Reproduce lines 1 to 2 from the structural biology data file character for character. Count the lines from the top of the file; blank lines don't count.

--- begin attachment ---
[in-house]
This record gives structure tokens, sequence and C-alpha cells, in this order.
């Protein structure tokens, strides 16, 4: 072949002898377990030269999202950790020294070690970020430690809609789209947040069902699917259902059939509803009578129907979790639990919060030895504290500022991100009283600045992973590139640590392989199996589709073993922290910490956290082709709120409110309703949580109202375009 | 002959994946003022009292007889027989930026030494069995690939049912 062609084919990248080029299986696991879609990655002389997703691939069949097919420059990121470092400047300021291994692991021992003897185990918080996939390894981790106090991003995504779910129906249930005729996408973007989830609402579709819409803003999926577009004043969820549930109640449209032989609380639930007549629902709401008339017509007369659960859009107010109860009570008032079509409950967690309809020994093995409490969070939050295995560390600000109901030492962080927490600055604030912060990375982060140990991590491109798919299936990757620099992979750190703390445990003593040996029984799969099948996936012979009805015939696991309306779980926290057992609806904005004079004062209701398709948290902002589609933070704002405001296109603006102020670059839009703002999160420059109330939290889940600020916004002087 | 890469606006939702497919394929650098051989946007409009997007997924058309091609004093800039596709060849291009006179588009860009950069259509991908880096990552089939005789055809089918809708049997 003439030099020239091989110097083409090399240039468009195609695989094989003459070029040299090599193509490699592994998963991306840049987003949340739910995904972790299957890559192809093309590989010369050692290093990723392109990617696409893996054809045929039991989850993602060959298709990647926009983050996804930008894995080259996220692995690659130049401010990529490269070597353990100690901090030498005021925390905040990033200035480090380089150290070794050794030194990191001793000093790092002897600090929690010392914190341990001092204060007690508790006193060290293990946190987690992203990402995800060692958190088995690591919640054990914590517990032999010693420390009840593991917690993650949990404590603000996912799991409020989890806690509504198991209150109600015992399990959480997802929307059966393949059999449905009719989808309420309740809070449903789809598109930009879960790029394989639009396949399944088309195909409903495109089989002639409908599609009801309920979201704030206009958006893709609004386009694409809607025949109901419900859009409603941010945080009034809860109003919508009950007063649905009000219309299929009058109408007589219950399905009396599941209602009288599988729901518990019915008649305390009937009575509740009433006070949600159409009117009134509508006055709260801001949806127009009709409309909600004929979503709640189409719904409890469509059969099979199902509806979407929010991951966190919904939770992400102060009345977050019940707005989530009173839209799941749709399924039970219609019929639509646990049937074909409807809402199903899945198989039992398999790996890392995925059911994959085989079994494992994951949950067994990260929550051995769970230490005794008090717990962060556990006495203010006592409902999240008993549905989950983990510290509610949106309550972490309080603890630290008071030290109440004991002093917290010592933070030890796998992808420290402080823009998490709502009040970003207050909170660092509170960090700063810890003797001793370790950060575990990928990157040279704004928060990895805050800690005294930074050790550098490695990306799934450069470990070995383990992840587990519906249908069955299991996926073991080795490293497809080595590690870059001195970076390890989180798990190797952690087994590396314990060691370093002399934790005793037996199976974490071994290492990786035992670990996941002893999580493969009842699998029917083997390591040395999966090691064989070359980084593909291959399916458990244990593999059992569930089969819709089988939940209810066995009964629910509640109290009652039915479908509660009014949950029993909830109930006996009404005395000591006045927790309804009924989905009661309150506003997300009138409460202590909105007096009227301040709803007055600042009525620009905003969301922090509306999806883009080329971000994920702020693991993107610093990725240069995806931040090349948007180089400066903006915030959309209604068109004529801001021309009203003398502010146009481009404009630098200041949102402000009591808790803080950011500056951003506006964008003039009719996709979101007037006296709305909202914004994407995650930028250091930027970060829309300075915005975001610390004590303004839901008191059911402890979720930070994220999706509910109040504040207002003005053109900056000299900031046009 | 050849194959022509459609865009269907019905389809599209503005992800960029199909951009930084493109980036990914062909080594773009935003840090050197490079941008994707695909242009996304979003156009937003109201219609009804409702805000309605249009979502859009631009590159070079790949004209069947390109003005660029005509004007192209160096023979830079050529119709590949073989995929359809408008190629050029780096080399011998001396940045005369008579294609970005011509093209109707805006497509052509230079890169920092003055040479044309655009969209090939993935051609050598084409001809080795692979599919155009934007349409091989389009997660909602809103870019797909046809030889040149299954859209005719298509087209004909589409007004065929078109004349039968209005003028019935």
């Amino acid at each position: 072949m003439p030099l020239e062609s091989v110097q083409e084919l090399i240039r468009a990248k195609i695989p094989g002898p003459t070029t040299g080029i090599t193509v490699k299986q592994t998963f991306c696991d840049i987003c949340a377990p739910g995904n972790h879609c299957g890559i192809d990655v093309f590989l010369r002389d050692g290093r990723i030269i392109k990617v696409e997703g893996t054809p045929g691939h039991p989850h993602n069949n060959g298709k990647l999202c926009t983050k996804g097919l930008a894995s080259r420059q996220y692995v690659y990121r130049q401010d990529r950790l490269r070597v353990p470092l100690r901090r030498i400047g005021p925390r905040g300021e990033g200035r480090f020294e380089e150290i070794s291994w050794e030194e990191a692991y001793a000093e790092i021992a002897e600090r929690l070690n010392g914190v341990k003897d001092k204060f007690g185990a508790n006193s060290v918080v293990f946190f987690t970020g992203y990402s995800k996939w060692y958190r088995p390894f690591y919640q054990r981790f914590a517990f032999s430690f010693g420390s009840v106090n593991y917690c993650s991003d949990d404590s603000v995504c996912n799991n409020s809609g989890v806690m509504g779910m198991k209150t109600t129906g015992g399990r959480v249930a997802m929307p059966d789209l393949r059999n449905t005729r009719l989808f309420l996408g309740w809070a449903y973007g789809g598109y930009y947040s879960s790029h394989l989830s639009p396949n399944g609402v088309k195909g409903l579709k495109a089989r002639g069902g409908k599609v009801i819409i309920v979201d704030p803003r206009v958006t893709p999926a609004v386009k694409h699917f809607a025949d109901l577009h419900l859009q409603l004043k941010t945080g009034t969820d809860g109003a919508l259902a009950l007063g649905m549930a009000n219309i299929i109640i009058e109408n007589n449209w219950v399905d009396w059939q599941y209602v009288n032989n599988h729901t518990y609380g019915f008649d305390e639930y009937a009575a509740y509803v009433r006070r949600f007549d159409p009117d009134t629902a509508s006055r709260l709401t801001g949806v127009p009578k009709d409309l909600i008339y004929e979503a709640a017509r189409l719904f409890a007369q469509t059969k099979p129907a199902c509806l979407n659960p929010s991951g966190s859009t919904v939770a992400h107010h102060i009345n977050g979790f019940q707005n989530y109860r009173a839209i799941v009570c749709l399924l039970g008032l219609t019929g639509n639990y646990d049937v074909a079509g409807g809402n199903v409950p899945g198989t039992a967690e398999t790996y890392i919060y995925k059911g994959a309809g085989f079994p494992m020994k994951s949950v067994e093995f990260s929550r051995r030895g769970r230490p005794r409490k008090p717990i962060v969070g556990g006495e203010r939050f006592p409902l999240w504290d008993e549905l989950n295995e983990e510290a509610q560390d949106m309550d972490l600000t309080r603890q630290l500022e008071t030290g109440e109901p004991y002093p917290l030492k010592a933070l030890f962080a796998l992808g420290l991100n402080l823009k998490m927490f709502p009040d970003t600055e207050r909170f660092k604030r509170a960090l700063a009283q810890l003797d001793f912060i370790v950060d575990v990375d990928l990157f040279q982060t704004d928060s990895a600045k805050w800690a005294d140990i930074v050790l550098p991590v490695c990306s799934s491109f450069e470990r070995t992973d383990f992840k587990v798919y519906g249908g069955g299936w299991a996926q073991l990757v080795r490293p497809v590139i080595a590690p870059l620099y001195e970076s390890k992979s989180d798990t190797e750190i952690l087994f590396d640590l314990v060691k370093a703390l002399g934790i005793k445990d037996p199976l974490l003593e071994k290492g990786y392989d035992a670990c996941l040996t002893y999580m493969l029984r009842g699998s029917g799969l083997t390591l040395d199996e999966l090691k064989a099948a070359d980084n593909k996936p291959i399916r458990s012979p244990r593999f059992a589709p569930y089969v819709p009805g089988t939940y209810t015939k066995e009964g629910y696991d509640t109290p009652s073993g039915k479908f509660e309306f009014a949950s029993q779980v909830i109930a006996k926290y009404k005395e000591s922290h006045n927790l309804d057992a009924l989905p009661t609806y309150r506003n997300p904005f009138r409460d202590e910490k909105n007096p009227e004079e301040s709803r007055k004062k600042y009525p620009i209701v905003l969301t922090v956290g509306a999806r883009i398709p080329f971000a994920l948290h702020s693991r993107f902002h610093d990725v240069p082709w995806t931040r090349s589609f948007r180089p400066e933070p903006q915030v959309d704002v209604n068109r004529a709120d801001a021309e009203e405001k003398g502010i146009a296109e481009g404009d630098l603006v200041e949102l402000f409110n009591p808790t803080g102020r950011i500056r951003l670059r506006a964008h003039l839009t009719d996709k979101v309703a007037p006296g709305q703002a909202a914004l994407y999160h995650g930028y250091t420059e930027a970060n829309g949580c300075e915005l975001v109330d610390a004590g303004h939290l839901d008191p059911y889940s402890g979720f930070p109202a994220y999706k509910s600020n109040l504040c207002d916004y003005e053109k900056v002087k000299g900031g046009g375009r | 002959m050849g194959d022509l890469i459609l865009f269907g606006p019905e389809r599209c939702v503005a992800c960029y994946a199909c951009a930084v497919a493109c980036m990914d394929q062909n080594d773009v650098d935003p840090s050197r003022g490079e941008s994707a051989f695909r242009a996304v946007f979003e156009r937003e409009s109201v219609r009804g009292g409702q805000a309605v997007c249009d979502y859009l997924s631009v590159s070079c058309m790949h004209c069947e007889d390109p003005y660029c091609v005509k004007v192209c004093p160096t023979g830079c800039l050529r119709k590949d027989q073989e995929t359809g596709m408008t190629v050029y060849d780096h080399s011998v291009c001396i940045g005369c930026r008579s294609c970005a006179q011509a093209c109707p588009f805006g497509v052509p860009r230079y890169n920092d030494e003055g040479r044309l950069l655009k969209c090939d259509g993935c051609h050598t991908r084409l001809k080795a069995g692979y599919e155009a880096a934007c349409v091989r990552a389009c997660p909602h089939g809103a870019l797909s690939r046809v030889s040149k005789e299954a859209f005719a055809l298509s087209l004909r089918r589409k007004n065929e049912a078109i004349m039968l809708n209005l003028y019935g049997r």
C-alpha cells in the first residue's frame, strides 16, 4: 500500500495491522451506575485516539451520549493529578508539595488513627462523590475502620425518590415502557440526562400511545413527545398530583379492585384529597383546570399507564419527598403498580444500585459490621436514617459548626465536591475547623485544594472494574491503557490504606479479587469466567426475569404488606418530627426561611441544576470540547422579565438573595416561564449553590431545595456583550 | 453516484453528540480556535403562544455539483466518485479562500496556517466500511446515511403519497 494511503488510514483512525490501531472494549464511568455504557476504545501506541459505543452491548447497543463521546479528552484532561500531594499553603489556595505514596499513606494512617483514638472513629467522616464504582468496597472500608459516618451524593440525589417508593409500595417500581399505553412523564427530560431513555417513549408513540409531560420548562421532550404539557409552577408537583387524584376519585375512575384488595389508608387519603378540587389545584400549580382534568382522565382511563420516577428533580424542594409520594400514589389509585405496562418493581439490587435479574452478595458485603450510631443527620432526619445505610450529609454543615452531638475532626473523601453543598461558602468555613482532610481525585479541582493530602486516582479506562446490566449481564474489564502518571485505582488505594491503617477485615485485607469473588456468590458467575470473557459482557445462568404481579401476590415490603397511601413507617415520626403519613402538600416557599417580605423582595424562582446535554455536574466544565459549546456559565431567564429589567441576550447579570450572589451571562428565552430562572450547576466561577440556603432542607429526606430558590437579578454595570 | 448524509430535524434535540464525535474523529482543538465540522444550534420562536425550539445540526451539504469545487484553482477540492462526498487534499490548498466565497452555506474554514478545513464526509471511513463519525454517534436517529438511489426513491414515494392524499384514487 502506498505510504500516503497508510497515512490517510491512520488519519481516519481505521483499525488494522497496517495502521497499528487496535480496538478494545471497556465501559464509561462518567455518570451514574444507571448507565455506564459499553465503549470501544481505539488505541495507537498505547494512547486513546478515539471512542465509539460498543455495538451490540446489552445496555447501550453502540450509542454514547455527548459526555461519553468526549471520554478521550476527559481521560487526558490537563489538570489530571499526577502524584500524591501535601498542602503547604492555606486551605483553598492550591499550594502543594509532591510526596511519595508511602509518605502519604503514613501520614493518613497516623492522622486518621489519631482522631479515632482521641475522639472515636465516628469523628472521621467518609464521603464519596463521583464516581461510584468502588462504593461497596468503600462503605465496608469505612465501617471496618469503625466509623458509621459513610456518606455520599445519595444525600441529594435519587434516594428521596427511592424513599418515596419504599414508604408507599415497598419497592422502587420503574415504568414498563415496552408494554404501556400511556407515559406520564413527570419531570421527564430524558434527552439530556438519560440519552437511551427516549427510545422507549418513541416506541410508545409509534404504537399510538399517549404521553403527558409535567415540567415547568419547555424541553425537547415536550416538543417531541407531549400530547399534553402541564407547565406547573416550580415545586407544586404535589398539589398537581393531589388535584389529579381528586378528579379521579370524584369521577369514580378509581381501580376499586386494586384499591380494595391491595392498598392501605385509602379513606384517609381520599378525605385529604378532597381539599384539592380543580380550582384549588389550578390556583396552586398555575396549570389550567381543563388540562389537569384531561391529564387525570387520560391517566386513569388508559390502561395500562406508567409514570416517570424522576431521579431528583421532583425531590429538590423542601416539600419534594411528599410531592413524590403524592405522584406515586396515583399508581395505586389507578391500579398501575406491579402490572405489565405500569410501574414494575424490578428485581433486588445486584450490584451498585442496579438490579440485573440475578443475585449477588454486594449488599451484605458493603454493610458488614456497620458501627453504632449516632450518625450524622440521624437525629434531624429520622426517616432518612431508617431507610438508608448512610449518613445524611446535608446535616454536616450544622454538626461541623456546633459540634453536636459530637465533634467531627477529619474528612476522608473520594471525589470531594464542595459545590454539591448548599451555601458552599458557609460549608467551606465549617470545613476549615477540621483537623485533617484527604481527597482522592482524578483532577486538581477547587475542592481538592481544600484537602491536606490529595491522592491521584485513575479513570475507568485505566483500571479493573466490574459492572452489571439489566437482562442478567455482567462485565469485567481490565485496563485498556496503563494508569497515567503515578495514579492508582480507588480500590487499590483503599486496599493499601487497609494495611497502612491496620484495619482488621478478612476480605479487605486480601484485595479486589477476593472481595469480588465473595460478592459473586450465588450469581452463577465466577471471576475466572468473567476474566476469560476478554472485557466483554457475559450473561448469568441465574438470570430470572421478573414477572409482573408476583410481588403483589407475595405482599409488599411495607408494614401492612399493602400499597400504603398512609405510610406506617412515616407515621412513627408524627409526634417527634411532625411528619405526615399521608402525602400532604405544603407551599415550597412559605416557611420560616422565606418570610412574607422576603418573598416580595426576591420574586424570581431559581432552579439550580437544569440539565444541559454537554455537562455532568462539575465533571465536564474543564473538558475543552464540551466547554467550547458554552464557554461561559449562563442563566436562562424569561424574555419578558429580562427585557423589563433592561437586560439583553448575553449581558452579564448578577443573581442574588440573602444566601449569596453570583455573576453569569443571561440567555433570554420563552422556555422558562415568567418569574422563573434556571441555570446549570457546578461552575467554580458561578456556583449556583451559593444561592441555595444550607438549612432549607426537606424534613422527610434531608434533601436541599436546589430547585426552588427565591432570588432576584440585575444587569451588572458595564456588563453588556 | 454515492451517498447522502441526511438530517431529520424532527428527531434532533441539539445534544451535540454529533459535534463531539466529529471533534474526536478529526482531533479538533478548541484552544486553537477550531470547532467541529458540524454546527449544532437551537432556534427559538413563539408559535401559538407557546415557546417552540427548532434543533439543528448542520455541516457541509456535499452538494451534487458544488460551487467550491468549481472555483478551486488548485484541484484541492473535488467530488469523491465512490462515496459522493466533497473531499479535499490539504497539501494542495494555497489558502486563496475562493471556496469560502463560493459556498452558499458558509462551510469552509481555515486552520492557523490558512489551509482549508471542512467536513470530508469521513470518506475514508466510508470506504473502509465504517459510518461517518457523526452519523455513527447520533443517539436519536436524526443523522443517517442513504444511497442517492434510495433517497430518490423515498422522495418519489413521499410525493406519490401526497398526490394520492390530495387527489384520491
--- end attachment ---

[in-house]
This record gives structure tokens, sequence and C-alpha cells, in this order.